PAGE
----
Today's Features

  • Volunteers are needed at the Food Pantry of Carroll County to deliver Christmas food baskets.

    “Volunteers like you are needed to make sure the food we receive is distributed to those in need,” organizer Ruth Baxter said. “Please mark your calendar with the following ‘opportunities’ to volunteer for our effort and give as much time as your schedule will permit during the holidays.”

  • After a second joint meeting between Carrollton Main Street Program’s Economic Vitality Committee and Carrollton City Council, the Rent Support Program is moving forward. Mayor Robb Adams asked the committee to take the suggestions discussed at the two meetings with council and write a new draft of the program for council to approve.

  • As you shop this month for those perfect holiday gifts for family and friends, imagine the stores you might have patronized in the Carrollton business district 125 years ago. Thanks to Sarah Eva Howe’s scrapbooks, we have a glimpse into the Carrollton business district of the 1890s.

  • The Carroll County Public Library is located at 136 Court Street in Carrollton. Every day after school, the community room is open to tweens and teens to relax, visit with friends and enjoy activities, snacks, games, movies, Netflix, etc. Virtual Reality games are popular and they will have new ones to try out, Monday through Friday from 3:30 – 5 p.m.

    The library is open Monday through Thursday, 9:30 a.m. until 8 p.m.; Friday and Saturday from 9:30 a.m. until 5 p.m.; and closed on Sundays. For more information call (502) 732-7020 or fax (502) 732-7122.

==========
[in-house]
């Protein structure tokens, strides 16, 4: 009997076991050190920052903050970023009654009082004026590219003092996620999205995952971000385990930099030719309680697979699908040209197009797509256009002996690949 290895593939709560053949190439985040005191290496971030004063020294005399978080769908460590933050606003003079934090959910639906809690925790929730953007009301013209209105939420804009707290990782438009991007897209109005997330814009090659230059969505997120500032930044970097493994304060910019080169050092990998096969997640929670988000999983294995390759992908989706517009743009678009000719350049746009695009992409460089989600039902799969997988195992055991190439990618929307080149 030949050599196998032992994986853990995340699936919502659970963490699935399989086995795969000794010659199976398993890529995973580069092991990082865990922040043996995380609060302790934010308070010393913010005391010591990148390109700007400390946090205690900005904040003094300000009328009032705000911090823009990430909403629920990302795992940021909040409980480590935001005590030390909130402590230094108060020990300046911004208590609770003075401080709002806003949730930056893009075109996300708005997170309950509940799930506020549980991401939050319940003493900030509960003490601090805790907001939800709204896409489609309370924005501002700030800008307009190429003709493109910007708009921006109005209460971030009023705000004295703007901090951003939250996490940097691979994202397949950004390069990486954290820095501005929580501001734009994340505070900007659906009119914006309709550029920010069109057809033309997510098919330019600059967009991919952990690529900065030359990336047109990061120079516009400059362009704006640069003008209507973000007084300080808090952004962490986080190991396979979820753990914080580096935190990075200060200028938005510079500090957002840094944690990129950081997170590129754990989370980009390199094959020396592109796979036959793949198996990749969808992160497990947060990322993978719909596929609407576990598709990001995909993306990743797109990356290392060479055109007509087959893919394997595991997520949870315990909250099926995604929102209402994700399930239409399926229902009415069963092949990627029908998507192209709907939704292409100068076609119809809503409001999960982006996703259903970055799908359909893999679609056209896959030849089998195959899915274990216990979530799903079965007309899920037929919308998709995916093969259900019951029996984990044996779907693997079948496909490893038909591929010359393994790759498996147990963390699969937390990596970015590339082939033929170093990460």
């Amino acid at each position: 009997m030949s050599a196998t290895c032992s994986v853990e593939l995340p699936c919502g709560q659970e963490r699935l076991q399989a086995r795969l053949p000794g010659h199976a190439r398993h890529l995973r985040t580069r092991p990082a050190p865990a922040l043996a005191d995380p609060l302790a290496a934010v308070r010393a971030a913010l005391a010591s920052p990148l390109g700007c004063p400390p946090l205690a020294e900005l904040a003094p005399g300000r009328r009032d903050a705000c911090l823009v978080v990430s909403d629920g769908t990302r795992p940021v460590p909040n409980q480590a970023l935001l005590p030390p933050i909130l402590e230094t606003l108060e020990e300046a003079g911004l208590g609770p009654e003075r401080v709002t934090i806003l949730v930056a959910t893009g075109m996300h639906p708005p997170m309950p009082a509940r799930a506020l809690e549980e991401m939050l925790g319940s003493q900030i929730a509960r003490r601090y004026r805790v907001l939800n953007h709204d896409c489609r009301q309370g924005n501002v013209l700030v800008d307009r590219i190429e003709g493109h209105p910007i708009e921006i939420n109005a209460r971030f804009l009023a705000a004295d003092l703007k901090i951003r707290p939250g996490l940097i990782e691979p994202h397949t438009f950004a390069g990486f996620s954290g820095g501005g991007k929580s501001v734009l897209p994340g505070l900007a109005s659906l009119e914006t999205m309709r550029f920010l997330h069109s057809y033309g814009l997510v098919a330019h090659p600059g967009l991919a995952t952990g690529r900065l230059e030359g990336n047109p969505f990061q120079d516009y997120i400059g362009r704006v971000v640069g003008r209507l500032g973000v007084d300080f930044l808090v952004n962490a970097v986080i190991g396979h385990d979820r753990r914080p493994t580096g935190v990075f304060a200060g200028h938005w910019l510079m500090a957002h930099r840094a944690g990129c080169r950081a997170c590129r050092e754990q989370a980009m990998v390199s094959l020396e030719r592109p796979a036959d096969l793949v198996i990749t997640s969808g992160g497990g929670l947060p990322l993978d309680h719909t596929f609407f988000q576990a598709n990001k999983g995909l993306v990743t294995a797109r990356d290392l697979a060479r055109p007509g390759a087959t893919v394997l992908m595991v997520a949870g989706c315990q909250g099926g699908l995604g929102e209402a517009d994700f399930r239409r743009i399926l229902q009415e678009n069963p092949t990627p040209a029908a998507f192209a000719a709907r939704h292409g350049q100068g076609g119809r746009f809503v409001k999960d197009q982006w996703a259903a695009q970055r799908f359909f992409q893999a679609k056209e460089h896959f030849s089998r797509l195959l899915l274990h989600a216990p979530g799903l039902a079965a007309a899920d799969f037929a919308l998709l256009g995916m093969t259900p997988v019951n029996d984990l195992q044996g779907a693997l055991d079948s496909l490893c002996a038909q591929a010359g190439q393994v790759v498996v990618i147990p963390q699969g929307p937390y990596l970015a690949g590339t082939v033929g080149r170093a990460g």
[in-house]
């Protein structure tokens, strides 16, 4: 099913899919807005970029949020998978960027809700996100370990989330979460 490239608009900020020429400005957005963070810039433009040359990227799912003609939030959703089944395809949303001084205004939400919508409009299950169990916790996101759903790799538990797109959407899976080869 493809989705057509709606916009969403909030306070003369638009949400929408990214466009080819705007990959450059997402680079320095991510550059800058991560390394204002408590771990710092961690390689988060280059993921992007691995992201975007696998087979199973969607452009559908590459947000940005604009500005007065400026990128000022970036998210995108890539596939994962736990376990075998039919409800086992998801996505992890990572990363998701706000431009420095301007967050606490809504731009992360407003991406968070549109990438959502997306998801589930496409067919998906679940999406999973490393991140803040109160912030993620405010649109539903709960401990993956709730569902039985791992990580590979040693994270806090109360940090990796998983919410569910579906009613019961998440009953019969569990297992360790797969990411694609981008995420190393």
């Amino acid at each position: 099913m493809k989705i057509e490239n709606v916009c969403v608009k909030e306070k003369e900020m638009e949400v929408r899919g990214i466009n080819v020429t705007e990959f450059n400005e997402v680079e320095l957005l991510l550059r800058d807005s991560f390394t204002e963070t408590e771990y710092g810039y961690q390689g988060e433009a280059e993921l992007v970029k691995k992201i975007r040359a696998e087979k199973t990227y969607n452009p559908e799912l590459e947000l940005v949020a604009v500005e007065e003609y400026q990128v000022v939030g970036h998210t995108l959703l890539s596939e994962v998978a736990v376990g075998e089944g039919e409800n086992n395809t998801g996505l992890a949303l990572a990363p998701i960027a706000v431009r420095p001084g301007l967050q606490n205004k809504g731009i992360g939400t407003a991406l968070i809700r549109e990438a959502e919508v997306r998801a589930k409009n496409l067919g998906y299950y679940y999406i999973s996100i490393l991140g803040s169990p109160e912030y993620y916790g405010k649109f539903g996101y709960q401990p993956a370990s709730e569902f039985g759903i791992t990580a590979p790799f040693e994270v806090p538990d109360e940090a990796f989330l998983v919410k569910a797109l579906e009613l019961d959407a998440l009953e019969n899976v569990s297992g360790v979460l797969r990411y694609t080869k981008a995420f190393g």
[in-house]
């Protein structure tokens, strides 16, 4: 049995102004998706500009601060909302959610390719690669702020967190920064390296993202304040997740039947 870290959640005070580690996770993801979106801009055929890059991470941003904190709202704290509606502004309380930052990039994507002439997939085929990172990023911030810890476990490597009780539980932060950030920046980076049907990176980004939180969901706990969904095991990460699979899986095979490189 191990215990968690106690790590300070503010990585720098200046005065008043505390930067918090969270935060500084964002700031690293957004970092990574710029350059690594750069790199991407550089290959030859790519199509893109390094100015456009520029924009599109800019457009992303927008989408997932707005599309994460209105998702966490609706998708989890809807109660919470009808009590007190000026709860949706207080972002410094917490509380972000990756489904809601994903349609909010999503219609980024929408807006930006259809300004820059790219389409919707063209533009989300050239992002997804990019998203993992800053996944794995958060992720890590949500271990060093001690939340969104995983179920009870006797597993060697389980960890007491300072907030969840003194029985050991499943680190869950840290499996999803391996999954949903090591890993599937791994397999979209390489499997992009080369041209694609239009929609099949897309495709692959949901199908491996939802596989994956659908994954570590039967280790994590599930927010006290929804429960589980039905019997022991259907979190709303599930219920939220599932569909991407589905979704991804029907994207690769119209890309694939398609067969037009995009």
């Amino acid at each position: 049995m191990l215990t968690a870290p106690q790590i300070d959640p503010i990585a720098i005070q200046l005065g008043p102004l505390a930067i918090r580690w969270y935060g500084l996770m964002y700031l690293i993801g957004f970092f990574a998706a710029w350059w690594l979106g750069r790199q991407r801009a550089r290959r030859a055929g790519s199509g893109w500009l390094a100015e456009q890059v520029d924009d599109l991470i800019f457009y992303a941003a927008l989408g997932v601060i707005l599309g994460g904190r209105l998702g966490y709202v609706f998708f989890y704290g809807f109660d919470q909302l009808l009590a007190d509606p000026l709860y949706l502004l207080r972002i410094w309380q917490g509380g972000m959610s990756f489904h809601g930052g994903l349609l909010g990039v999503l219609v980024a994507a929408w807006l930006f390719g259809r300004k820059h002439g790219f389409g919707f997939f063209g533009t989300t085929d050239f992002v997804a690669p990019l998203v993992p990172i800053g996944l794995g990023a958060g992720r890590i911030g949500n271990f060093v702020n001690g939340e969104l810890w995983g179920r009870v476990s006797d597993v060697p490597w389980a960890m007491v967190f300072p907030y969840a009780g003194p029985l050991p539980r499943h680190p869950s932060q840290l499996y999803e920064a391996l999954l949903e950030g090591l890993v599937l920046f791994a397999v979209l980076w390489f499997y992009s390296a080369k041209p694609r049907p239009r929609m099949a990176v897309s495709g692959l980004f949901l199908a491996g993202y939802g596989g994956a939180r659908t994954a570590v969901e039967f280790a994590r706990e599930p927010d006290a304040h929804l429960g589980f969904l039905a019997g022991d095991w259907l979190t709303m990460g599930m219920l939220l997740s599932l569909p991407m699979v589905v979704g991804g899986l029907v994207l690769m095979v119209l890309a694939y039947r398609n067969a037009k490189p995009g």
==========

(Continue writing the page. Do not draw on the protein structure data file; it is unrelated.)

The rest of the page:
• “Christmas Day in the Morning” is a children’s book written by Pearl S. Buck, a Pulitzer and Nobel Prize-winning author. Originally published in 1955, it tells the story of a treasured relationship between father and son.

    The story begins with adult son, Rob, reflecting on the Christmas when he was fifteen. Waking at four o’clock each day was the norm, as he was expected to help his father feed and milk cows. Like a typical teenager, he tended to drag his feet when his father called on him. He loved his dad, but all those chores felt like a hassle.

  • Now is the time of the year when many of us reflect on all of the things for which we are grateful. In Kentucky 4-H, one of the things we are most grateful for is the volunteer support we have throughout the commonwealth.

    Our volunteers are leaders, cheerleaders, mentors and advocates for our youth. It is with their help and service that many young people find their voice or passion and become healthy, capable, caring and productive adults.

  • As the mercury drops on the thermometer, remember to stay warm both indoors and outdoors for your health. This is particularly true for older adults as they tend to lose body heat faster than younger adults.